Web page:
Hearing aids for severe to profound hearing loss

March 9, 2016
Surdite profondePeople with severe to profound hearing loss greatly rely on their hearing aids, which explains why the transition to new hearing aids may be difficult. A new family of hearing aids, equipped with the powerful Inium Sense platform and BrainHearing™ technology, was specifically designed for these patients.

Thanks to the customization tools available, hearing aids can now be adapted to each patient’s preferences at initial fitting, in order to make the transition to the new technology smooth and uncomplicated.

Why cut when you can copy, paste, and save?

Some hearing aids compress sounds together along the frequency axis and gather a lot of information in a very small zone without stimulating the high frequency region. The Speech Rescue algorithm in these new and powerful hearing aids was designed to solve this problem. It selects high frequency sounds where inaudible speech cues are located, copies them, and adds them at the frequency range the patient can hear. This makes it possible to recover speech signals that would otherwise be lost. Throughout the process, the high frequency sounds stay in their natural location, keeping a natural broad-frequency response across all frequencies at all times.1 Then, Speech Guard E’s superior adaptive compression preserves the speech signals. The unique Speech Rescue and Speech Guard E approach is entirely focused on increasing speech understanding.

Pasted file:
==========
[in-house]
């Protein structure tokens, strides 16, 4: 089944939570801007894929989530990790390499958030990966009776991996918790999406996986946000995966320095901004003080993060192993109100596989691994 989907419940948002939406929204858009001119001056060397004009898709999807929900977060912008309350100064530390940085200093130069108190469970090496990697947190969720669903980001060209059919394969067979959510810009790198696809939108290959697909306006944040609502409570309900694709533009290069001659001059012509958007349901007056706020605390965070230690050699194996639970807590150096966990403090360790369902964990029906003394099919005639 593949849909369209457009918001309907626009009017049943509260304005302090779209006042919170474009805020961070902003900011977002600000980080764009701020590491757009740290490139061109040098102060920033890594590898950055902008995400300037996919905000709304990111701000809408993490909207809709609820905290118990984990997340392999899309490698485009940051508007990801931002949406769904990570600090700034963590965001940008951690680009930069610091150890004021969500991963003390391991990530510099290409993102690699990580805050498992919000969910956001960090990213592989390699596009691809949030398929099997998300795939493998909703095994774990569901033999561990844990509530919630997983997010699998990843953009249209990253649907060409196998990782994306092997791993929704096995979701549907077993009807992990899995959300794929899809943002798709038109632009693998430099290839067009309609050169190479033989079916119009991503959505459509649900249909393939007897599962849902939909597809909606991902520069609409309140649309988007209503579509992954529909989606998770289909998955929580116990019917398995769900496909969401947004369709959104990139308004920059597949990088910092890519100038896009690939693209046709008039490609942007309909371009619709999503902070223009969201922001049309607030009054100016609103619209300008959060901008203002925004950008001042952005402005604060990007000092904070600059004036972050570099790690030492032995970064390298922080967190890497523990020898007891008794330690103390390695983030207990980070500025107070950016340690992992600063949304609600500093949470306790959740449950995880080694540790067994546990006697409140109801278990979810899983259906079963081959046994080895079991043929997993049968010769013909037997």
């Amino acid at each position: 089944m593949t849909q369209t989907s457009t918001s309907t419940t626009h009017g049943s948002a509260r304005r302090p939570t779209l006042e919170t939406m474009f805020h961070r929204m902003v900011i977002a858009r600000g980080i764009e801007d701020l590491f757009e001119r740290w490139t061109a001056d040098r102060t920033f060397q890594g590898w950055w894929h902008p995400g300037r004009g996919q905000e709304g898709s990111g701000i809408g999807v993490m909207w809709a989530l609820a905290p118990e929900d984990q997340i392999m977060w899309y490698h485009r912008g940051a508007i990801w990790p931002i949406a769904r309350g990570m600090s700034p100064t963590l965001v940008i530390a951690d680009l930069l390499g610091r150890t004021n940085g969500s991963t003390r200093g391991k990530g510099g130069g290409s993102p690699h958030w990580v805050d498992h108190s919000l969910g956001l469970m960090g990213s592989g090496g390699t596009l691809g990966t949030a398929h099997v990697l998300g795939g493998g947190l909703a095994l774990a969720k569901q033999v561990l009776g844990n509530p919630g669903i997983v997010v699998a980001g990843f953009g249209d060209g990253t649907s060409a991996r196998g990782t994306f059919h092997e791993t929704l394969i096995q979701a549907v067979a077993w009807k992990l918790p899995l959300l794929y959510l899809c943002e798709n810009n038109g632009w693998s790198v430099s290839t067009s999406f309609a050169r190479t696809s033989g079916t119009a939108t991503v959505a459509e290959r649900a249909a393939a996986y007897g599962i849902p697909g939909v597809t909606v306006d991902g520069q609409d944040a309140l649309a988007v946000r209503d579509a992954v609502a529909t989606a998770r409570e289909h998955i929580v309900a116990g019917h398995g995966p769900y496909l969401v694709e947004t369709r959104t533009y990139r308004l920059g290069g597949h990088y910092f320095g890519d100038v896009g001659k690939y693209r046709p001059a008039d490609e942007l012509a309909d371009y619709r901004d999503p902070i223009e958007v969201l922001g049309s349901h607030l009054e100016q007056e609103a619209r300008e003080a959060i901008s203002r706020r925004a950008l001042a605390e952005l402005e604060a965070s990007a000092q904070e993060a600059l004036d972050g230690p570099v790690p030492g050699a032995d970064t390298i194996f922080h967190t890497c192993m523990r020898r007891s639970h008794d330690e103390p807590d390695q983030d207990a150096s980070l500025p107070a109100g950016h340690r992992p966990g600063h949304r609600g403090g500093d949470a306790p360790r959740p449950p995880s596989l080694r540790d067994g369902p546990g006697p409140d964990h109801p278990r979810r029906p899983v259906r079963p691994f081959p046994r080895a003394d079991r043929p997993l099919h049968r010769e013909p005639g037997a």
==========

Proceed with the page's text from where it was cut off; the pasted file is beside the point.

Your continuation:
New effective control of undesirable whistling

The Inium Sense platform and new ultrafast processor offer a management system that is extremely effective at managing feedback. The new processor is specially adapted to the Super Power output level to maintain gain for wearers. This system can detect feedback quicker, prevent it more efficiently, and eliminate it before it occurs.

Bimodal fittings

More and more hard-of-hearing people with a unilateral (one ear) cochlear implant also wear a hearing aid in the other ear. In a bimodal fitting, one ear receives electrical stimulation (cochlear implant) while the other receives acoustic stimulation (through the hearing aid). The new bimodal adaptation protocol ensures the best sound experience possible, and balances it according to the cochlear implant cartography.

References:
(1) Pittman et al. 2014 “Effects of Fast, Slow and Adaptive Amplitude Compression on Children’s and Adults’ Perception of Acoustic Information,” Journal of American Academy